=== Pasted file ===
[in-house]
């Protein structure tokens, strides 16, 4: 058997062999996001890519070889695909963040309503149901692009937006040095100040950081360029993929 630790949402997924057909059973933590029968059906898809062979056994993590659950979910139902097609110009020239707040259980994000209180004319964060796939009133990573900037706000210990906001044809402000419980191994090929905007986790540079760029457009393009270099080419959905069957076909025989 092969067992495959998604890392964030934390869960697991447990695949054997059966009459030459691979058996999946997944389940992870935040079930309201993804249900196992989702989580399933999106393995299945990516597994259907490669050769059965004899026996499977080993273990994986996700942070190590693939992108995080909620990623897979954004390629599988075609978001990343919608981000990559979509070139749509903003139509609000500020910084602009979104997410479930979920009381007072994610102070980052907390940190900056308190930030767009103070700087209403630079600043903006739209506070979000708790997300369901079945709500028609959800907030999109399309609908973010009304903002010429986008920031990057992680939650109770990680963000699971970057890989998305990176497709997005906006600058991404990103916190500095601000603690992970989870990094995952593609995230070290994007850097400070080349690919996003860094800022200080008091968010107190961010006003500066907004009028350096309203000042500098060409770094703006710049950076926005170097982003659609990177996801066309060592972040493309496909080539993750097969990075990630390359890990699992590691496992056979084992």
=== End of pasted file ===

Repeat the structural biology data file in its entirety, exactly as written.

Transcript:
[in-house]
């Protein structure tokens, strides 16, 4: 058997062999996001890519070889695909963040309503149901692009937006040095100040950081360029993929 630790949402997924057909059973933590029968059906898809062979056994993590659950979910139902097609110009020239707040259980994000209180004319964060796939009133990573900037706000210990906001044809402000419980191994090929905007986790540079760029457009393009270099080419959905069957076909025989 092969067992495959998604890392964030934390869960697991447990695949054997059966009459030459691979058996999946997944389940992870935040079930309201993804249900196992989702989580399933999106393995299945990516597994259907490669050769059965004899026996499977080993273990994986996700942070190590693939992108995080909620990623897979954004390629599988075609978001990343919608981000990559979509070139749509903003139509609000500020910084602009979104997410479930979920009381007072994610102070980052907390940190900056308190930030767009103070700087209403630079600043903006739209506070979000708790997300369901079945709500028609959800907030999109399309609908973010009304903002010429986008920031990057992680939650109770990680963000699971970057890989998305990176497709997005906006600058991404990103916190500095601000603690992970989870990094995952593609995230070290994007850097400070080349690919996003860094800022200080008091968010107190961010006003500066907004009028350096309203000042500098060409770094703006710049950076926005170097982003659609990177996801066309060592972040493309496909080539993750097969990075990630390359890990699992590691496992056979084992």